Marginal Column

Moving masses

July 2013

 

Hydraulics from Rexroth have been moving the world for sixty years.

 
 
Photo | Bosch Rexroth AG

The range of hydraulic products back in 1953.

Back in 1953, several German enterprises independently set about making a name in the sector for fluid hydraulics. Rexroth’s iron foundry in Lohr presented its first hydraulic valves, Bosch started up in Stuttgart with an external gear pump for farm tractors, Hydromatik of Ulm began designing high-pressure pumps, and Brueninghaus of Werdohl was about to build its axial piston manufacturing plant. Today, some 60 years later, these companies have pooled their hydraulics competence as Bosch Rexroth.

The professional world was impressed by the cylinders and valves and by the high bursting strength of Lohr’s castings. This was why, in 1956, Rexroth landed an order to equip Europe’s first fully hydraulic steel mill in Völklingen an der Saar. Bosch pressed ahead with mechanizing agricultural equipment, using its gear pumps. Technical advances such as double radial compensation increased efficiency to ninety percent within a single decade – making the final breakthrough for mobile hydraulics in agricultural technology. At the beginning of the 1960s, it was the first company to introduce valve manifolds and high-pressure hydraulics. This was the basis for later securing a dominant position in the large excavator industry.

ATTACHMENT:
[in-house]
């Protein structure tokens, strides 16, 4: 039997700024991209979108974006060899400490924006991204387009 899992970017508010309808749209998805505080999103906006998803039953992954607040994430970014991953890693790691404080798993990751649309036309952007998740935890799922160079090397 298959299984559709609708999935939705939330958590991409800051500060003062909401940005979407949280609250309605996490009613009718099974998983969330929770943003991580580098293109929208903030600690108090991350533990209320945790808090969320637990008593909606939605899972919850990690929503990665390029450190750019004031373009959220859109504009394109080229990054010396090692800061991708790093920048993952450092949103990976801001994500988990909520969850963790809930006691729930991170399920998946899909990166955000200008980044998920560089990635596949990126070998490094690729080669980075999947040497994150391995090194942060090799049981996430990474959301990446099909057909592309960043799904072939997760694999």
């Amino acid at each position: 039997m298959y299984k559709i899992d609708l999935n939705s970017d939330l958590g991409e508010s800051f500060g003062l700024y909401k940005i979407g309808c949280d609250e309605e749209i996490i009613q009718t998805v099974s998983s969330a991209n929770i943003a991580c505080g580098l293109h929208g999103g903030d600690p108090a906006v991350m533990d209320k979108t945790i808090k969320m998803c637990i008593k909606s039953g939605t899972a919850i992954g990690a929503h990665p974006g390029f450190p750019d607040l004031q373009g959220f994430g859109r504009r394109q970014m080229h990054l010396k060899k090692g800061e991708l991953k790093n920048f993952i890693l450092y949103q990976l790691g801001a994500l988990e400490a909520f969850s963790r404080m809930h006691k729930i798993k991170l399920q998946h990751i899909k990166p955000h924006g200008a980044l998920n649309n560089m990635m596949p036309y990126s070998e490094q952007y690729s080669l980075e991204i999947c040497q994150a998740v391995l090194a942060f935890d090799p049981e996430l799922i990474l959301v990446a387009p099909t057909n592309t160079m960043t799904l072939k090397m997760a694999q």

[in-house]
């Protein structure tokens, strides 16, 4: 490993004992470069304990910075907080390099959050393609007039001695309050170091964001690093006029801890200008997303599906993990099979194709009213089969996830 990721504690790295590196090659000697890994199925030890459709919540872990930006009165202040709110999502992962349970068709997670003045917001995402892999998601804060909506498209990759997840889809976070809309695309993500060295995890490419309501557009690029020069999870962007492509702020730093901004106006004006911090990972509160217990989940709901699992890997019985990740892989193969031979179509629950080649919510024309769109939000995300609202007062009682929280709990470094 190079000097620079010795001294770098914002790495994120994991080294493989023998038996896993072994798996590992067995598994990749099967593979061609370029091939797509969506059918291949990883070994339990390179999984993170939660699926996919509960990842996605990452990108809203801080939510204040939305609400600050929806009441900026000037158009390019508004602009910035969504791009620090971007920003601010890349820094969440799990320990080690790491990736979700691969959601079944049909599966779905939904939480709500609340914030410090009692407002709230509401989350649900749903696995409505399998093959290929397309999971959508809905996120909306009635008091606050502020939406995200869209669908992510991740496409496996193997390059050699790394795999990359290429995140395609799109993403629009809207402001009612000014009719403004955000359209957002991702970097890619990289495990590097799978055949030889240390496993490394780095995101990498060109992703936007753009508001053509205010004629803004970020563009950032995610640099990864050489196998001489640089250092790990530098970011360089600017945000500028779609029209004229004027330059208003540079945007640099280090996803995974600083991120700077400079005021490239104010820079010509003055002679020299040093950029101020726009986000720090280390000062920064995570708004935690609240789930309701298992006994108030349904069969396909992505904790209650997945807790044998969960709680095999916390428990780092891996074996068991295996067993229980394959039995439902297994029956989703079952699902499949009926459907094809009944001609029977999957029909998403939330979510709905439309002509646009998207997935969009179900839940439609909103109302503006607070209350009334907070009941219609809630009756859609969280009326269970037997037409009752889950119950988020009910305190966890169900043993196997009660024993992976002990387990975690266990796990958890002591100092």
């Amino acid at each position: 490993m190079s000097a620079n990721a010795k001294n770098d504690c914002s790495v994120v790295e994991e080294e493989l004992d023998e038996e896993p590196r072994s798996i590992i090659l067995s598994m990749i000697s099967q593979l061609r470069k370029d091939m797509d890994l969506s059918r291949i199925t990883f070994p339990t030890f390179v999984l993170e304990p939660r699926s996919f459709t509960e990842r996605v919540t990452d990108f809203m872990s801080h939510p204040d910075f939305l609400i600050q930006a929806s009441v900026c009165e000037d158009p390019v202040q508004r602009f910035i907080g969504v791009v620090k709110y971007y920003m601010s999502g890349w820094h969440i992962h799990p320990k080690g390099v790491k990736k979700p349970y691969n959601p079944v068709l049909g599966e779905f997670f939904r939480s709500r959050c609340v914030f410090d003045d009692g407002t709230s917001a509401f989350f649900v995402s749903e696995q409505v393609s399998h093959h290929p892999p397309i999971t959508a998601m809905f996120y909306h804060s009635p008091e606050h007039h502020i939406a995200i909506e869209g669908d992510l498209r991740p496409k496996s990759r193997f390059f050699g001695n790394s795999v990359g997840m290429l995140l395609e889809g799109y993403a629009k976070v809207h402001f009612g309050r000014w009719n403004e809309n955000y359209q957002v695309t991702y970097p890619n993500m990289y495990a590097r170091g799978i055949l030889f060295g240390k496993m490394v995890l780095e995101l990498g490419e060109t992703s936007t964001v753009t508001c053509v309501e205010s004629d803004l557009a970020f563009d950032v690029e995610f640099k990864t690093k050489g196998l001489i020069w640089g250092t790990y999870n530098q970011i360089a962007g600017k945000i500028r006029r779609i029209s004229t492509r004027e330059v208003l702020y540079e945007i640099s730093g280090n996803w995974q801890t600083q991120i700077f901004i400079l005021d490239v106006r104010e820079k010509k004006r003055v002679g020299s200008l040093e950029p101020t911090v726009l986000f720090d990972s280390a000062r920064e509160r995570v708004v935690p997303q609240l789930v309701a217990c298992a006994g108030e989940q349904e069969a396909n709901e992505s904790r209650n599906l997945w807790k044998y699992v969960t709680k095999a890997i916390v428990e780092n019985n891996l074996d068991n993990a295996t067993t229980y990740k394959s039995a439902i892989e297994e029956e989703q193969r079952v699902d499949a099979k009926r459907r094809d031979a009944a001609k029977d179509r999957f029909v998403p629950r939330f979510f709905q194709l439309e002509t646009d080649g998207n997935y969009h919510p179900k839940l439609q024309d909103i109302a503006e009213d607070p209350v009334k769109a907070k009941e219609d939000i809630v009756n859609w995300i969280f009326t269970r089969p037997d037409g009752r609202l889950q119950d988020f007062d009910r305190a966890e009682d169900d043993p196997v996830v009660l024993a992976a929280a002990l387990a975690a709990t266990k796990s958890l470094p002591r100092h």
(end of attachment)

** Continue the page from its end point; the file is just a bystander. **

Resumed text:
As early as the mid-1960s, industry was calling for control valves with which pressure and flow volume could be set flexibly. In response, Rexroth developed the electronics for a hydraulic winder drive in 1966. Electro-hydraulics was born and its triumphant success spread throughout the entire industrial machine tools sector. Sensors, amplifiers and actuators assumed more and more functions in hydraulic equipment. In 1979, Rexroth presented the first AC servomotor suitable for industrial applications and free of maintenance requirements.

Eight years later, with the whole world watching, 212 CNC controlled hydraulic cylinders proved their precision capabilities. In the Norwegian Ekofisk oil field they lifted five offshore oil platforms that had subsided by six meters – with a deviation of only three millimeters from constant velocity.

Although in 1997 Rexroth hydraulics were driving an 800-ton power shovel in a Canadian open-face oil shale mine, the company’s engineers were focusing their attention on how to make units smaller and while improving their performance. To achieve this, it became increasingly important to create a responsive and closely controlled interaction between diesel engine management, working hydraulics, traction drive, and auxiliary units.

During the 1990s, user-programmable axis controls were able to interface with a field bus while intelligent control functions were integrated into valves and pumps. Recent years have been dominated by energy conservation, digitization and system-based solutions. Diesel Hydraulic Control coordinates the traction drive with working functions. The Hydraulic Fly Wheel stores energy during phases when it is not needed and makes it available again as required. Efficient technologies like these are among the advances that today make diesel-powered machinery able to fulfill statutory emission standards that are becoming ever stricter. In the field of industrial equipment, the Sytronix variable-speed pump drive supports the trend towards efficient solutions using motor-regulated drive systems and opens up huge energy saving potentials. In the future, intelligent controls, motor-regulated drives, and holistic system approaches will continue to be the most important innovation drivers in the field of hydraulics.